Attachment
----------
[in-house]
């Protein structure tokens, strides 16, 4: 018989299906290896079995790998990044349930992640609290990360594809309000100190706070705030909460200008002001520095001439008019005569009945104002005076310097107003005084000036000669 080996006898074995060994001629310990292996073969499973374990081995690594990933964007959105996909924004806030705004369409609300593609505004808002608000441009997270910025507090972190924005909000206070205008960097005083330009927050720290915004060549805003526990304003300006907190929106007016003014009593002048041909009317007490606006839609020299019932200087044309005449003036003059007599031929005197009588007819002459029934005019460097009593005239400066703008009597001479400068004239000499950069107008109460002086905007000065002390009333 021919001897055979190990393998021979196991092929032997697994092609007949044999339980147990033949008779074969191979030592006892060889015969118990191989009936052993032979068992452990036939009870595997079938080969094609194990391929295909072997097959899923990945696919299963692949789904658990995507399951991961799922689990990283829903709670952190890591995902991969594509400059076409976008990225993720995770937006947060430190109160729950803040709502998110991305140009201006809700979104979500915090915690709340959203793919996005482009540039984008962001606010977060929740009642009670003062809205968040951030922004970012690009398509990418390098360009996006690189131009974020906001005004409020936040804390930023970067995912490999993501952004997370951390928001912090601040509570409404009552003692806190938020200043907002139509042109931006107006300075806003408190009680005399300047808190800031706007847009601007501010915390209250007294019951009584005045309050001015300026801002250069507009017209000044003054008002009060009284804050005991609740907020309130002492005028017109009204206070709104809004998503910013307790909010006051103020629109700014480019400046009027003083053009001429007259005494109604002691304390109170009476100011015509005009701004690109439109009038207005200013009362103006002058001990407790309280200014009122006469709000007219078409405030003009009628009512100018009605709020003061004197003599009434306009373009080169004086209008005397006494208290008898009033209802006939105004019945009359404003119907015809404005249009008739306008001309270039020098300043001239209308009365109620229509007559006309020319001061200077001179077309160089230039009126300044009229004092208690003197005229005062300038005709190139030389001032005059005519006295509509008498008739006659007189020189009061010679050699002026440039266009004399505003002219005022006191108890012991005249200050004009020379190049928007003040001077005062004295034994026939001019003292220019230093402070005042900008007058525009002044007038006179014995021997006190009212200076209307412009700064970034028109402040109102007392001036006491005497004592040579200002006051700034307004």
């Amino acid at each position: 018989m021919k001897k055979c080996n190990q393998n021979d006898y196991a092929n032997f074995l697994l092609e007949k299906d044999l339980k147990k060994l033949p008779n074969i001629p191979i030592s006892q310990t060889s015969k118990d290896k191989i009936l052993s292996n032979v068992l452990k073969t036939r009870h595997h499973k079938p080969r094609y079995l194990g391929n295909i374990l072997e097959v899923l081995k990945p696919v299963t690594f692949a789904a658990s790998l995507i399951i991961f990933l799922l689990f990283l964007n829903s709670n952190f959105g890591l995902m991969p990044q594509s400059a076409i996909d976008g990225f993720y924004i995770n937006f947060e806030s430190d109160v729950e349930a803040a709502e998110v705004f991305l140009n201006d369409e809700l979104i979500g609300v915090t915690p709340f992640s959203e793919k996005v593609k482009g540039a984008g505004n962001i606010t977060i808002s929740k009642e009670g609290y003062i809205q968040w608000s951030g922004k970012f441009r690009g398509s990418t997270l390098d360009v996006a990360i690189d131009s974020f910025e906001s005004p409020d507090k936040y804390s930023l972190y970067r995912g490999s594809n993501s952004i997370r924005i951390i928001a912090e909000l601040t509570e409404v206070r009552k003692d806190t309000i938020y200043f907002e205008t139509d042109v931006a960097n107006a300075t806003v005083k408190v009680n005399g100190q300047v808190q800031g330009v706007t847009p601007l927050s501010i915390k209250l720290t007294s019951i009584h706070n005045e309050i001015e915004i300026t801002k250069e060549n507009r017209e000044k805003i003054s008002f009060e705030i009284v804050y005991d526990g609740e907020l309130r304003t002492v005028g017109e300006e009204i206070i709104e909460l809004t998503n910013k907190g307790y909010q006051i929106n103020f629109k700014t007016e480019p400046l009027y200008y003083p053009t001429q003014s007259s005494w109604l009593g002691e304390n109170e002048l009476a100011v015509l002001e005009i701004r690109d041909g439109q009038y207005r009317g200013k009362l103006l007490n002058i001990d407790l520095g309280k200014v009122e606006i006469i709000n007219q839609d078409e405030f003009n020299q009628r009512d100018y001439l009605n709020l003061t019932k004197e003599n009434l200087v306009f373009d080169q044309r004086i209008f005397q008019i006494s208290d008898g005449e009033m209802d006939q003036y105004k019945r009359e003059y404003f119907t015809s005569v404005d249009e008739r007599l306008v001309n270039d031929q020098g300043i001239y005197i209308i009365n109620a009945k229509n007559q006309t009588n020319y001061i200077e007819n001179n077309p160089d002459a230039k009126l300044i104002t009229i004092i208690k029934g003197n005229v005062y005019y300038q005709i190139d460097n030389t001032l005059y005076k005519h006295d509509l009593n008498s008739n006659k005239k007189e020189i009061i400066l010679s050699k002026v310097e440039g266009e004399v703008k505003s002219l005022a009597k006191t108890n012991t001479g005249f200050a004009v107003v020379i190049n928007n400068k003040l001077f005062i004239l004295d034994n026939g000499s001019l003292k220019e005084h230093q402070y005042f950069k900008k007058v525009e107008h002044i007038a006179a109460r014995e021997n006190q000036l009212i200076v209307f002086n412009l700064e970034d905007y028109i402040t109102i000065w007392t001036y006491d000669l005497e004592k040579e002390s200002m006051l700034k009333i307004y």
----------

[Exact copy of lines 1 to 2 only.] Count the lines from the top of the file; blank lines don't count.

[in-house]
């Protein structure tokens, strides 16, 4: 018989299906290896079995790998990044349930992640609290990360594809309000100190706070705030909460200008002001520095001439008019005569009945104002005076310097107003005084000036000669 080996006898074995060994001629310990292996073969499973374990081995690594990933964007959105996909924004806030705004369409609300593609505004808002608000441009997270910025507090972190924005909000206070205008960097005083330009927050720290915004060549805003526990304003300006907190929106007016003014009593002048041909009317007490606006839609020299019932200087044309005449003036003059007599031929005197009588007819002459029934005019460097009593005239400066703008009597001479400068004239000499950069107008109460002086905007000065002390009333 021919001897055979190990393998021979196991092929032997697994092609007949044999339980147990033949008779074969191979030592006892060889015969118990191989009936052993032979068992452990036939009870595997079938080969094609194990391929295909072997097959899923990945696919299963692949789904658990995507399951991961799922689990990283829903709670952190890591995902991969594509400059076409976008990225993720995770937006947060430190109160729950803040709502998110991305140009201006809700979104979500915090915690709340959203793919996005482009540039984008962001606010977060929740009642009670003062809205968040951030922004970012690009398509990418390098360009996006690189131009974020906001005004409020936040804390930023970067995912490999993501952004997370951390928001912090601040509570409404009552003692806190938020200043907002139509042109931006107006300075806003408190009680005399300047808190800031706007847009601007501010915390209250007294019951009584005045309050001015300026801002250069507009017209000044003054008002009060009284804050005991609740907020309130002492005028017109009204206070709104809004998503910013307790909010006051103020629109700014480019400046009027003083053009001429007259005494109604002691304390109170009476100011015509005009701004690109439109009038207005200013009362103006002058001990407790309280200014009122006469709000007219078409405030003009009628009512100018009605709020003061004197003599009434306009373009080169004086209008005397006494208290008898009033209802006939105004019945009359404003119907015809404005249009008739306008001309270039020098300043001239209308009365109620229509007559006309020319001061200077001179077309160089230039009126300044009229004092208690003197005229005062300038005709190139030389001032005059005519006295509509008498008739006659007189020189009061010679050699002026440039266009004399505003002219005022006191108890012991005249200050004009020379190049928007003040001077005062004295034994026939001019003292220019230093402070005042900008007058525009002044007038006179014995021997006190009212200076209307412009700064970034028109402040109102007392001036006491005497004592040579200002006051700034307004």